of her 10 February 2015 motion.
March 2016, Mr. Summerville filed a motion to modify custody,
alleging in pertinent part that Aaron had been
"encouraged to defy [Mr. Summerville's] authority
while . . . in [his] care" and "has spent an
increasing amount of time out of the classroom due to the
interventions by [Ms. Summerville] . . . ." Mr.
Summerville's motion requested that the trial court grant
him primary physical and sole legal custody.
March 2016, Ms. Summerville filed a motion in the cause and a
motion for a show cause order. In her motion, she requested
that the trial court hold Mr. Summerville in contempt based
on his repeated failures to comply with the court's
orders. She alleged, in part, that Mr. Summerville had failed
to give Aaron his medications, discouraged Aaron from using
coping mechanisms recommended by his therapist, and refused
to allow Aaron to call Ms. Summerville while in Mr.
Summerville's care. Her motion requested that the court
grant her primary physical and sole legal custody of Aaron
and order Mr. Summerville to pay her attorneys' fees.
were held in June 2016 and October 2016 before the Honorable
Lunsford Long on the parties' pending motions. On 16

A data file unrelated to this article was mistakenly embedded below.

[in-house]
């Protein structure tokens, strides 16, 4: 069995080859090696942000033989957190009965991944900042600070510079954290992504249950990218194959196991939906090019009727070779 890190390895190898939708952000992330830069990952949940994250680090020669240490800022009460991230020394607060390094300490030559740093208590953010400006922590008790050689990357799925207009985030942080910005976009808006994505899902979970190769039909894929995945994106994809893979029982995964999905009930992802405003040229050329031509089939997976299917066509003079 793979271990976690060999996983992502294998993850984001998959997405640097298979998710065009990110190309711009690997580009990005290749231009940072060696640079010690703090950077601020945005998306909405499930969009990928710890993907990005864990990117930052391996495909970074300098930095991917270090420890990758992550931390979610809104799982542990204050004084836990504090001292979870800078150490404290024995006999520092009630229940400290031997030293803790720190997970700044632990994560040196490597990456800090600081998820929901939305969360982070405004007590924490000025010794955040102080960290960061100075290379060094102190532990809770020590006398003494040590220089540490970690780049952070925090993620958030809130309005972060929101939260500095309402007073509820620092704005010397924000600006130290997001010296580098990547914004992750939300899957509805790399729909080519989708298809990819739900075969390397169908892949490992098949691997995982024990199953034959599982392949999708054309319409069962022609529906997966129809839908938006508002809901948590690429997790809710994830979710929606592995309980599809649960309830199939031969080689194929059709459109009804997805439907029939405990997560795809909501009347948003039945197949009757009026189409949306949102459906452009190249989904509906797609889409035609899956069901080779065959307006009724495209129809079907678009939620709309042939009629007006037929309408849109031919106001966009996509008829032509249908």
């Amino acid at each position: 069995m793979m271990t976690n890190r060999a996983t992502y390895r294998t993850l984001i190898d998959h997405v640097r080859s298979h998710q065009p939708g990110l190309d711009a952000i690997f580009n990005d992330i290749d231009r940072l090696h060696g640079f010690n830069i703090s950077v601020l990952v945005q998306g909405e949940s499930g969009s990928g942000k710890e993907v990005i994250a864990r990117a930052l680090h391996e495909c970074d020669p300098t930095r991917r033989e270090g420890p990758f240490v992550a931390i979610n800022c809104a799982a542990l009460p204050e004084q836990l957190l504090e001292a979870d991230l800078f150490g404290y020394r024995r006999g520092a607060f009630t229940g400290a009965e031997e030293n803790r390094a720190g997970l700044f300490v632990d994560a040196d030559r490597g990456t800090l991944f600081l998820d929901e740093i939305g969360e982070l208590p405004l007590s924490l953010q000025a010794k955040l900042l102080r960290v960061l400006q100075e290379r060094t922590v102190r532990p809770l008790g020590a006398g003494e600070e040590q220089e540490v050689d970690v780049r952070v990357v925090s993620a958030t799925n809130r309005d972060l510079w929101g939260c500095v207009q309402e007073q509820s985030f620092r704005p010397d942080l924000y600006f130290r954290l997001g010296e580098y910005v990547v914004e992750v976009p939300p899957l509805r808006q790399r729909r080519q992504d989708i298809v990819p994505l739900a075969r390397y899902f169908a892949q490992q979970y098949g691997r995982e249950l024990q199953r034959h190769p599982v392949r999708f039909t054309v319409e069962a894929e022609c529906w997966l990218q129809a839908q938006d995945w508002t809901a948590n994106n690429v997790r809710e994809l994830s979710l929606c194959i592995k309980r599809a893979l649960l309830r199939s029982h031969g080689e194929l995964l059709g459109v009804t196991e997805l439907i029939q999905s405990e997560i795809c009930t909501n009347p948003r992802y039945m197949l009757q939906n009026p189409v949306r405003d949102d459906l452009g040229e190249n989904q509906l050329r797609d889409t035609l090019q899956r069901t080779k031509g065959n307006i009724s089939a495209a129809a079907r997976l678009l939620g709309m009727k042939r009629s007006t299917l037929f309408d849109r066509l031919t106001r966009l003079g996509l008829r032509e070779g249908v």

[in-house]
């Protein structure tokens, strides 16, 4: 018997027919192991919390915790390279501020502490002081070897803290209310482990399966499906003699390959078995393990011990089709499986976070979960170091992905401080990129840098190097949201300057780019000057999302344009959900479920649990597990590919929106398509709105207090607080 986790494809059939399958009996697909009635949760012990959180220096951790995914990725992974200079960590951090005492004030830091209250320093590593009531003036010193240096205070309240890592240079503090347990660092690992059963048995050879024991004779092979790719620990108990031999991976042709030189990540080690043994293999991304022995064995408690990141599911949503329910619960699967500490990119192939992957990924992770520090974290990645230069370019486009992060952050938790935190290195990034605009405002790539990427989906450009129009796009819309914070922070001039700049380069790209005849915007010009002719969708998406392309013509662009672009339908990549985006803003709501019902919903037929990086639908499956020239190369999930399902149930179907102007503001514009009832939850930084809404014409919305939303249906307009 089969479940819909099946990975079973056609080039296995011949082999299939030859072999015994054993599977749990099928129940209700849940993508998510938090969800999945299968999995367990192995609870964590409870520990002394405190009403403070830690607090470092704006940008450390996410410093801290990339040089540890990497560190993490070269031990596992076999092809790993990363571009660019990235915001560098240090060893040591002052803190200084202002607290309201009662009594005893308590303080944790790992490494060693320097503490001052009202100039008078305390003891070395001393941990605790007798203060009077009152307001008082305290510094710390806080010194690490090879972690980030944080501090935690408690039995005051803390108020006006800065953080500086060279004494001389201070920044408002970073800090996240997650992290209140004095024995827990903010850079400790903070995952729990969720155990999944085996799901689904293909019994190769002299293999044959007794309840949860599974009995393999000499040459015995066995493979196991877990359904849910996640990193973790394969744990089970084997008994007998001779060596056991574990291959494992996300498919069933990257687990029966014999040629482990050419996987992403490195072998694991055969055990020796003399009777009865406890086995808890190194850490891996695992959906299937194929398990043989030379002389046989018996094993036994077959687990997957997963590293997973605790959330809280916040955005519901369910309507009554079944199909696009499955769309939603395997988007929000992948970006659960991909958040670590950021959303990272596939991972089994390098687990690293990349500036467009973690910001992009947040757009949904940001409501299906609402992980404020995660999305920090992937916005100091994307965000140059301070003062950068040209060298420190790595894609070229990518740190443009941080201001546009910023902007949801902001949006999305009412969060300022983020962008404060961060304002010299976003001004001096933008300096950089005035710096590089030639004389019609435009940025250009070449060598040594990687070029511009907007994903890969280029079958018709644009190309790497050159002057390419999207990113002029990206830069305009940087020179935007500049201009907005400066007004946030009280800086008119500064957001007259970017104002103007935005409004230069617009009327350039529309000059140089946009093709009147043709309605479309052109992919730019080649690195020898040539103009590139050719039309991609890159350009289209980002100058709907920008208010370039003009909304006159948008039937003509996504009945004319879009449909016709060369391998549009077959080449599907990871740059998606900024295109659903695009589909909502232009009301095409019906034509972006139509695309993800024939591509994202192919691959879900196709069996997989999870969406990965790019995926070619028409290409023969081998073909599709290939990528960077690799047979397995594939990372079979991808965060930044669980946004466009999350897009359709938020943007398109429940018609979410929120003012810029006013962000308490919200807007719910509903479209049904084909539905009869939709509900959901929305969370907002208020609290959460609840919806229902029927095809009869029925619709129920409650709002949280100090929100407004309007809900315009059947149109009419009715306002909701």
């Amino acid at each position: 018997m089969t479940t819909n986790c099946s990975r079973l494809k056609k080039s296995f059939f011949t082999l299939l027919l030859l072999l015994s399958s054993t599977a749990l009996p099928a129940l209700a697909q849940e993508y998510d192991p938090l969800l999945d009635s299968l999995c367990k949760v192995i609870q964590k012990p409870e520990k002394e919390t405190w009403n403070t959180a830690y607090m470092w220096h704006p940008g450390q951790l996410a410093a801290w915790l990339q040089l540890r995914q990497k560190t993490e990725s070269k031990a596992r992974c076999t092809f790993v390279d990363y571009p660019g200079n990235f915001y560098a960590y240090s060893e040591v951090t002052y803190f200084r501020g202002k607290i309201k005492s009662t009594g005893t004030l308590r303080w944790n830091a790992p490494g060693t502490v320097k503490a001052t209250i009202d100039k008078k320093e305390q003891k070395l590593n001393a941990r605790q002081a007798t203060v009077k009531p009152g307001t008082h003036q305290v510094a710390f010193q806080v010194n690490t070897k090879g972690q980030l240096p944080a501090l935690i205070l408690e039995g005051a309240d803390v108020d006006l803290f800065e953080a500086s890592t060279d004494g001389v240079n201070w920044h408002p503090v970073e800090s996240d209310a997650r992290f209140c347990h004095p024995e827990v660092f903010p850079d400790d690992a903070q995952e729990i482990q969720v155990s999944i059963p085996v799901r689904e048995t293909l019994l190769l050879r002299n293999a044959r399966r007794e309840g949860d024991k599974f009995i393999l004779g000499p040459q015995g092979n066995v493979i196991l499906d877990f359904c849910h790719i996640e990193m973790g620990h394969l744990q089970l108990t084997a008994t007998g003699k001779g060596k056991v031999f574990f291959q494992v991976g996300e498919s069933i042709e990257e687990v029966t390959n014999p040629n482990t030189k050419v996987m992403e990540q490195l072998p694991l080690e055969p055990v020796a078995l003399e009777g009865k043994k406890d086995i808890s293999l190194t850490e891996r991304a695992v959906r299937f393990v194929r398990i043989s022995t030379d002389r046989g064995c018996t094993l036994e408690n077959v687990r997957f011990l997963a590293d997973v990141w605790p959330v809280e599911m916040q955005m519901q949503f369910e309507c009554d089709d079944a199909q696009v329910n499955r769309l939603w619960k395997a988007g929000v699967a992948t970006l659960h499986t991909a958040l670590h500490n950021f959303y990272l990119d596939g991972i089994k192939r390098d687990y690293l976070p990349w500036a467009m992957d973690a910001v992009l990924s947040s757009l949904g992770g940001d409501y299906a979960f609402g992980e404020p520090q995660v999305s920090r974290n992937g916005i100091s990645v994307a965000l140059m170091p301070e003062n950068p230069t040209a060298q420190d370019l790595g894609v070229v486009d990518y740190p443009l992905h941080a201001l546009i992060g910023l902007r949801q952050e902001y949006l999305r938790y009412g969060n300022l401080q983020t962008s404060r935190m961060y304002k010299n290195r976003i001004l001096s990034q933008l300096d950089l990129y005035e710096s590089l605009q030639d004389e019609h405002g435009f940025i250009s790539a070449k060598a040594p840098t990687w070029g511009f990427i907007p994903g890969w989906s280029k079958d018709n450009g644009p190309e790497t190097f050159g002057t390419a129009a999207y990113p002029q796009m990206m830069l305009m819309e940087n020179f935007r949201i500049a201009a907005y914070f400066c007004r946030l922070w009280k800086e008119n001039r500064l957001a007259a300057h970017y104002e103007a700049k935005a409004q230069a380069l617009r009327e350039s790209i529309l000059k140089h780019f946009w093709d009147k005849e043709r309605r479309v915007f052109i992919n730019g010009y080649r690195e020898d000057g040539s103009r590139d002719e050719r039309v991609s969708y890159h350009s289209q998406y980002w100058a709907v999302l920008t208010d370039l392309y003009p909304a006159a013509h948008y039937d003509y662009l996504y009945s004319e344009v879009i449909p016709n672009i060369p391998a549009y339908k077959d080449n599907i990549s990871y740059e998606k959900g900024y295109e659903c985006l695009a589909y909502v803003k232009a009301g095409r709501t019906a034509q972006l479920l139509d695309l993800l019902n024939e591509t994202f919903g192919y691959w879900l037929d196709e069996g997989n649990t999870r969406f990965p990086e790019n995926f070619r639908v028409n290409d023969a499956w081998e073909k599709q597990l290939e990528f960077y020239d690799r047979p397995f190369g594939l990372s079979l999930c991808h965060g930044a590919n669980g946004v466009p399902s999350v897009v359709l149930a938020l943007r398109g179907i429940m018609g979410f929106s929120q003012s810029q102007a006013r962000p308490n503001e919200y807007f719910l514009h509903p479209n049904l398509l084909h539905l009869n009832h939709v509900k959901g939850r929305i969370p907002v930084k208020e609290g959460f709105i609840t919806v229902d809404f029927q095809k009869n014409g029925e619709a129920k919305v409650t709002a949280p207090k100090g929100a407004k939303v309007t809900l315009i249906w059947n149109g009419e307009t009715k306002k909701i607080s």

December 2016, the trial court entered an order (1) awarding
primary physical and sole legal custody of Aaron to Ms.
Summerville; (2) modifying Mr. Summerville's child
support obligation; and (3) holding Mr. Summerville in
contempt for his violations of the 1 May 2015 Order.
December 2016, the trial court entered an order requiring Mr.
Summerville to pay $42, 220 in attorneys' fees to Ms.
Summerville with regard to her defense of his motion to
modify custody. On 30 December 2016, the trial court entered
an order captioned "Amendment of Judgment/Order" in
which it clarified its 16 December 2016 order by stating its
determination that criminal contempt - as opposed to civil
contempt - was appropriate based on Mr. Summerville's
conduct. On 13 January 2017, Mr. Summerville filed a notice
of appeal as to all three orders.
Modification of Child Custody
first argument, Mr. Summerville contends that the trial court
lacked the authority to modify the parties' custody of
Aaron absent sufficient evidence and accompanying findings of
a substantial change in circumstances since the 1 May 2015
Order was entered. "When reviewing a trial court's
decision to grant or deny a motion for the modification of an
existing child custody order, the appellate courts must
examine the trial court's findings of fact to determine
whether they are supported by substantial evidence."
Shipman v. Shipman, 357 N.C. 471, 474, 586 S.E.2d
250, 253 (2003) (citation omitted). If so, we "must
determine if the trial court's factual findings support
its conclusions of law." Id. at 475, 586 S.E.2d